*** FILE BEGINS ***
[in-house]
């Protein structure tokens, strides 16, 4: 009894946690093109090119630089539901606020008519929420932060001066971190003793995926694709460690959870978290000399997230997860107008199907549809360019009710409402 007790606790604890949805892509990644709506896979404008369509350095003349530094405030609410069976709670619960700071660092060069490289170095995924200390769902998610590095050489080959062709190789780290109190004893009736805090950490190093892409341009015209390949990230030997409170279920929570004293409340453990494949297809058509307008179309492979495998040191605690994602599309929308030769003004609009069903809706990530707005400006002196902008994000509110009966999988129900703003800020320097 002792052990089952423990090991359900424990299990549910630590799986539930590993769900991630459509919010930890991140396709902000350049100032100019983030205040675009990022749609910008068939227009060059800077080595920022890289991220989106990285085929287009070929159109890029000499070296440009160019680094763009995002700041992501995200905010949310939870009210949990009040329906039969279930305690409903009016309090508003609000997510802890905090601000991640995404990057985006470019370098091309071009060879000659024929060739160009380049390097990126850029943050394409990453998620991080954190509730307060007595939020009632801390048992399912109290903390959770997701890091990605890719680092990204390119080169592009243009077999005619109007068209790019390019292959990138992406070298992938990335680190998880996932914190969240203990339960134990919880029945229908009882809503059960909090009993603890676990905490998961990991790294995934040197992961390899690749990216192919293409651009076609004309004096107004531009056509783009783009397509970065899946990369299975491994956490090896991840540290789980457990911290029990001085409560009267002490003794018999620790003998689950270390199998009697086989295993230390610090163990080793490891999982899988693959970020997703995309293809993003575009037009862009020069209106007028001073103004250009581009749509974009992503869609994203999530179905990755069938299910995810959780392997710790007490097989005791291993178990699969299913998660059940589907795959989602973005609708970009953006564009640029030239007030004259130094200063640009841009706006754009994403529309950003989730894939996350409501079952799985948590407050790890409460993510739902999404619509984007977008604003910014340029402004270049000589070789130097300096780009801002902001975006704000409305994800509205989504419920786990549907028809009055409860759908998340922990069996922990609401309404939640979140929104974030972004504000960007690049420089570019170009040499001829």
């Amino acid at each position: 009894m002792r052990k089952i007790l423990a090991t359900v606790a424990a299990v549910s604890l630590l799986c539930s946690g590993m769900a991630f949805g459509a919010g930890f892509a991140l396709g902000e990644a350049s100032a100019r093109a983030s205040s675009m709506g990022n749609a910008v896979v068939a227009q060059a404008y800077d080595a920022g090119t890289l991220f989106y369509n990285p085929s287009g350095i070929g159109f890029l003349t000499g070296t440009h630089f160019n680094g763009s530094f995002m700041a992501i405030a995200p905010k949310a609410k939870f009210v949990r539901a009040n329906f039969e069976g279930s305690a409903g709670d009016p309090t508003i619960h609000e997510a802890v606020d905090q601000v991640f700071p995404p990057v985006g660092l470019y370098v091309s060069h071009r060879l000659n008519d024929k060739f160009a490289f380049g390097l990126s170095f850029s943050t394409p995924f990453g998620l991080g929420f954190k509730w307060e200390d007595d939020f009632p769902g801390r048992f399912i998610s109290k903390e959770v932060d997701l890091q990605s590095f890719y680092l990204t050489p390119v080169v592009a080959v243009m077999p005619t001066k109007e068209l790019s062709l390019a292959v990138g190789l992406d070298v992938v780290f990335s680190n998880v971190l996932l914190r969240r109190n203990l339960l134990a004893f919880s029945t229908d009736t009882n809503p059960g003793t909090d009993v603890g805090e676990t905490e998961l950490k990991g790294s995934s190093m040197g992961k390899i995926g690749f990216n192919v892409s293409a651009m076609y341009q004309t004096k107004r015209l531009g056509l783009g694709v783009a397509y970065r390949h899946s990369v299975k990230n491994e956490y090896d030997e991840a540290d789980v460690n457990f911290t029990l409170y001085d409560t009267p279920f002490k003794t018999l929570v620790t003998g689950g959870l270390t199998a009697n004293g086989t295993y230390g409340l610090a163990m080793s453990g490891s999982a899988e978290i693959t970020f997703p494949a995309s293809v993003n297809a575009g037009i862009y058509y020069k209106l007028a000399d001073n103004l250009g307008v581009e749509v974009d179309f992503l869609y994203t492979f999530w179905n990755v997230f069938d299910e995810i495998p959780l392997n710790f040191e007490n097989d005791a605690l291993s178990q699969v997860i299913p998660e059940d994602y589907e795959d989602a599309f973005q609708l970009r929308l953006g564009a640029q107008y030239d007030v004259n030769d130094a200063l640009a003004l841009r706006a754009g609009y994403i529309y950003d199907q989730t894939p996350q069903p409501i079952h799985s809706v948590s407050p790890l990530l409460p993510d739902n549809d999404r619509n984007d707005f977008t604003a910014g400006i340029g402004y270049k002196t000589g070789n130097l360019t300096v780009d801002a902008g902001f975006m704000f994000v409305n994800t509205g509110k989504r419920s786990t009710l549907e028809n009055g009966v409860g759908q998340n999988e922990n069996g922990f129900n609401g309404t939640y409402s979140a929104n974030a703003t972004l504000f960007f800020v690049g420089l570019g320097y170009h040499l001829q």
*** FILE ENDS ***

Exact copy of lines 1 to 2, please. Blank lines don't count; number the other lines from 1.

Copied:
[in-house]
């Protein structure tokens, strides 16, 4: 009894946690093109090119630089539901606020008519929420932060001066971190003793995926694709460690959870978290000399997230997860107008199907549809360019009710409402 007790606790604890949805892509990644709506896979404008369509350095003349530094405030609410069976709670619960700071660092060069490289170095995924200390769902998610590095050489080959062709190789780290109190004893009736805090950490190093892409341009015209390949990230030997409170279920929570004293409340453990494949297809058509307008179309492979495998040191605690994602599309929308030769003004609009069903809706990530707005400006002196902008994000509110009966999988129900703003800020320097 002792052990089952423990090991359900424990299990549910630590799986539930590993769900991630459509919010930890991140396709902000350049100032100019983030205040675009990022749609910008068939227009060059800077080595920022890289991220989106990285085929287009070929159109890029000499070296440009160019680094763009995002700041992501995200905010949310939870009210949990009040329906039969279930305690409903009016309090508003609000997510802890905090601000991640995404990057985006470019370098091309071009060879000659024929060739160009380049390097990126850029943050394409990453998620991080954190509730307060007595939020009632801390048992399912109290903390959770997701890091990605890719680092990204390119080169592009243009077999005619109007068209790019390019292959990138992406070298992938990335680190998880996932914190969240203990339960134990919880029945229908009882809503059960909090009993603890676990905490998961990991790294995934040197992961390899690749990216192919293409651009076609004309004096107004531009056509783009783009397509970065899946990369299975491994956490090896991840540290789980457990911290029990001085409560009267002490003794018999620790003998689950270390199998009697086989295993230390610090163990080793490891999982899988693959970020997703995309293809993003575009037009862009020069209106007028001073103004250009581009749509974009992503869609994203999530179905990755069938299910995810959780392997710790007490097989005791291993178990699969299913998660059940589907795959989602973005609708970009953006564009640029030239007030004259130094200063640009841009706006754009994403529309950003989730894939996350409501079952799985948590407050790890409460993510739902999404619509984007977008604003910014340029402004270049000589070789130097300096780009801002902001975006704000409305994800509205989504419920786990549907028809009055409860759908998340922990069996922990609401309404939640979140929104974030972004504000960007690049420089570019170009040499001829």